The song asks the Lord to help one teach children the the right way.

I. The first stanza talks about teaching a child to come to God
"My Lord, I do not ask to stand As king or prince of high degree;
I only pray that hand in hand A child and I may come to Thee."
 A. While each one may serve the Lord in whatever calling he finds himself, the Christian will not ask to stand as king or prince because he knows that not many noble are called: 1 Cor. 1:26
 B. Yes, we may pray for our own needs, but we should never fail to pray for others that they might be saved: Rom. 10:1
 C. Especially we should pray that we might be able eto bring any children with whom we have contact to the Lord because Jesus said to suffer the little children to come to Him: Matt. 19:14

II. The second stanza talks about teaching a child to pray
"To teach a tender voice to pray, Two childish eyes Thy face to see,
Two feet to guide in Thy straight way–This fervently I ask of Thee."
 A. We can teach a child how to pray, just as Jesus taught His disciples how to pray: Lk. 11:1
 B. We can also teach a child’s eyes to see the Lord’s face in the sense of looking into the completed revelation of His word: 1 Cor. 13:12
 C. And we can teach the child to keep his feet in the strait and narrow way of Christ: Matt. 7:13-14

III. The third stanza talks about teaching a child the words of truth
"O grant Thy patience to impart Thy holy law, Thy words of truth;
Give, Lord, Thy grace, that my whole heart May overflow with love for youth."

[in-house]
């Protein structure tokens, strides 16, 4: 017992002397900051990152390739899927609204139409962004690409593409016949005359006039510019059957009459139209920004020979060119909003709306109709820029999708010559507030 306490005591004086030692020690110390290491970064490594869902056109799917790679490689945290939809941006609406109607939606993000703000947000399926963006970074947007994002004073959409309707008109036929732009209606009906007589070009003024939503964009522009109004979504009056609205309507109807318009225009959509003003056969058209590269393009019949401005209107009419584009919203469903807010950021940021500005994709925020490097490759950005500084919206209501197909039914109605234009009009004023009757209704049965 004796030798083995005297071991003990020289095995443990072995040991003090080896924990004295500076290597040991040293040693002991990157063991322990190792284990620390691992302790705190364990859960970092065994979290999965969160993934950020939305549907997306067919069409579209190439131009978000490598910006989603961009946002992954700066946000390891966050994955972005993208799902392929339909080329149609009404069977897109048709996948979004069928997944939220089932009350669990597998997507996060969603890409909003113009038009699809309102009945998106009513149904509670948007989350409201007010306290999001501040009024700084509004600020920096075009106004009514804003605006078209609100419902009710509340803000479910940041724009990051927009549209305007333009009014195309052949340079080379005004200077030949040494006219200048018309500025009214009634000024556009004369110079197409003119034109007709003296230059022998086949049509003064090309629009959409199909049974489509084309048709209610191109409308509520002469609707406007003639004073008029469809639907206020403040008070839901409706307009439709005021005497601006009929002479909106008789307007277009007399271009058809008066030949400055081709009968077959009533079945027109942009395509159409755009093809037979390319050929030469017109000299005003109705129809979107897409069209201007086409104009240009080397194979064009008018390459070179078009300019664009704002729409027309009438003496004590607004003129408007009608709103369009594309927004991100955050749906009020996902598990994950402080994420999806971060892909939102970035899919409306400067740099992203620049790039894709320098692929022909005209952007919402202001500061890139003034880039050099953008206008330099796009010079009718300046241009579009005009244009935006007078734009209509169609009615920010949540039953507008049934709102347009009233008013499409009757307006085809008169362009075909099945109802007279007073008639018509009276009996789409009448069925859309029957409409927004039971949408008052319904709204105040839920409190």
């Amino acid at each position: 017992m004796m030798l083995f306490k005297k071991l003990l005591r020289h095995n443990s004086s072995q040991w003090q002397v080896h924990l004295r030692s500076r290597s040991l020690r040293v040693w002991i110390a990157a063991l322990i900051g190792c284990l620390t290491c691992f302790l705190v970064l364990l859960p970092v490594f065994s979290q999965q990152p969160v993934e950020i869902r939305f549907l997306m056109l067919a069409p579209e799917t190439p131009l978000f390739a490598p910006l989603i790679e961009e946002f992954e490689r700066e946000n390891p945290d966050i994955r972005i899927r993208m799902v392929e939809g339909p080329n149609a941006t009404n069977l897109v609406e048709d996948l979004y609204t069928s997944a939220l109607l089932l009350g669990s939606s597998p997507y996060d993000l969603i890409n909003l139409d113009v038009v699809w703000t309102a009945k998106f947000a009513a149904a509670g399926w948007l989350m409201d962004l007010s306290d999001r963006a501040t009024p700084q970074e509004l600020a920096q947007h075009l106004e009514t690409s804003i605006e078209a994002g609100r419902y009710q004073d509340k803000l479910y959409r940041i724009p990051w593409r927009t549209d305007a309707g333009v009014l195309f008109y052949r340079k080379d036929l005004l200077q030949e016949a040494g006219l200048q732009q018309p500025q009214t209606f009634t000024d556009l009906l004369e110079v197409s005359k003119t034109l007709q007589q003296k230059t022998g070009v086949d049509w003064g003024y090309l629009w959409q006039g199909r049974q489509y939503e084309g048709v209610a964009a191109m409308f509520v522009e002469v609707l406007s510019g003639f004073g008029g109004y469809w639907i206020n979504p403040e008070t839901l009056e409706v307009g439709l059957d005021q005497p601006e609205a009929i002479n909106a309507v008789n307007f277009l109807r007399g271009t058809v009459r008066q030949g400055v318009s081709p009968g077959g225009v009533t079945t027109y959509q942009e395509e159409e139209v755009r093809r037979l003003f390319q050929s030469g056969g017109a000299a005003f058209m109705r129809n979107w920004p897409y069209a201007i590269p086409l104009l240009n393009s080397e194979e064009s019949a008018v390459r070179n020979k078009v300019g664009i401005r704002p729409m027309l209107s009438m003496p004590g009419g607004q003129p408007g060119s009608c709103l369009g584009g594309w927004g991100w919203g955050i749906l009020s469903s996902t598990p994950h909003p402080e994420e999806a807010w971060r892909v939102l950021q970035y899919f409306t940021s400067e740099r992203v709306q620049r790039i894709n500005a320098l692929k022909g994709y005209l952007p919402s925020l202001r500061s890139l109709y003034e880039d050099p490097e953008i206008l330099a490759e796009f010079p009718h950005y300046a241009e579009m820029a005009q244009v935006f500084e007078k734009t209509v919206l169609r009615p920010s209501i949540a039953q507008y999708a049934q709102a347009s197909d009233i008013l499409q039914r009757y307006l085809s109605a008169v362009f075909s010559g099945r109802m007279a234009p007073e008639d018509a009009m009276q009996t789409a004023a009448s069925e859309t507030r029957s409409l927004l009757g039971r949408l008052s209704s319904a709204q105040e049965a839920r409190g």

A. Surely, teaching children will require patience: Jas. 1:4
 B. But whatever we teach children, our ultimate aim should be to teach them God’s words of truth: Mk. 13:31
 C. We need God’s help so that our hearts will overflow with a desire to encourage young people to remember their Creator in the days of their youth: Eccl. 12:1

IV. The fourth stanza talks about teaching a child to find companionship with God
"As step by step we tread the way, Trusting, and confident, and free,
A child and I shall, day by day, Find sweet companionship with Thee."
 A. Learning of Christ is a step by step, day by day process: 2 Cor. 4:16
 B. But it should be our desire to help children learn to trust in the Lord: Prov. 3:1-5
 C. In so doing, we shall teach them to find sweet companionship with the Lord and abide in Him: Jn. 14:23

     CONCL.: I conclude from the scriptures that singing and praying are two separate acts of worship. Thus, when we are singing we are not necessarily praying, and praying is not the same thing as singing. However, we are to be "singing with grace in our hearts to the Lord" (Col. 3:16). Therefore, there are some similiarities between praying and singing in that both may be addressed directly to the Lord, and as a result, many songs frequently have language that sounds as if one is praying. The words of this song would most certainly make an excellent prayer for all parents in addition to being "A Teacher’s Prayer."